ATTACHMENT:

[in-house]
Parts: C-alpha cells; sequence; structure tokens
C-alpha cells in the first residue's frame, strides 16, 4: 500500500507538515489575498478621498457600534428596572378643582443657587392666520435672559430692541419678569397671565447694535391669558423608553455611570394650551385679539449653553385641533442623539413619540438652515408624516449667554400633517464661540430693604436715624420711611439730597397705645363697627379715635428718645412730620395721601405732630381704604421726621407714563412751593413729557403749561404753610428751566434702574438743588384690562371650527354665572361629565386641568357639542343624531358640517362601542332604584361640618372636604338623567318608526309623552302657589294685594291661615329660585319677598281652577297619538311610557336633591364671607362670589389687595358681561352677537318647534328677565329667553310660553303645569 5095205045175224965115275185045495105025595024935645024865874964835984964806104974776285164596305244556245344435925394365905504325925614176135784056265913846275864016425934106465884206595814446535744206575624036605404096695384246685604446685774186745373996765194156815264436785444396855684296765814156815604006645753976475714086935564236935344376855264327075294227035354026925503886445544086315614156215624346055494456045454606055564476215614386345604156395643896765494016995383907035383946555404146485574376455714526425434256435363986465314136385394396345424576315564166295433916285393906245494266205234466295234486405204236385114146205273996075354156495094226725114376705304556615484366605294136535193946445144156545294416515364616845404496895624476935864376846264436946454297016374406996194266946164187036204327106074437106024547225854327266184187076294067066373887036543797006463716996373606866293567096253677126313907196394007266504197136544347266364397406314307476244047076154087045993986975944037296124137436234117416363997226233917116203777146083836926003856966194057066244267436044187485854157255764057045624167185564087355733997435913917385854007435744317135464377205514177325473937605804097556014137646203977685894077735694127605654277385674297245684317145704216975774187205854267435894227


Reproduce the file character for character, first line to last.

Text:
[in-house]
Parts: C-alpha cells; sequence; structure tokens
C-alpha cells in the first residue's frame, strides 16, 4: 500500500507538515489575498478621498457600534428596572378643582443657587392666520435672559430692541419678569397671565447694535391669558423608553455611570394650551385679539449653553385641533442623539413619540438652515408624516449667554400633517464661540430693604436715624420711611439730597397705645363697627379715635428718645412730620395721601405732630381704604421726621407714563412751593413729557403749561404753610428751566434702574438743588384690562371650527354665572361629565386641568357639542343624531358640517362601542332604584361640618372636604338623567318608526309623552302657589294685594291661615329660585319677598281652577297619538311610557336633591364671607362670589389687595358681561352677537318647534328677565329667553310660553303645569 5095205045175224965115275185045495105025595024935645024865874964835984964806104974776285164596305244556245344435925394365905504325925614176135784056265913846275864016425934106465884206595814446535744206575624036605404096695384246685604446685774186745373996765194156815264436785444396855684296765814156815604006645753976475714086935564236935344376855264327075294227035354026925503886445544086315614156215624346055494456045454606055564476215614386345604156395643896765494016995383907035383946555404146485574376455714526425434256435363986465314136385394396345424576315564166295433916285393906245494266205234466295234486405204236385114146205273996075354156495094226725114376705304556615484366605294136535193946445144156545294416515364616845404496895624476935864376846264436946454297016374406996194266946164187036204327106074437106024547225854327266184187076294067066373887036543797006463716996373606866293567096253677126313907196394007266504197136544347266364397406314307476244047076154087045993986975944037296124137436234117416363997226233917116203777146083836926003856966194057066244267436044187485854157255764057045624167185564087355733997435913917385854007435744317135464377205514177325473937605804097556014137646203977685894077735694127605654277385674297245684317145704216975774187205854267435894227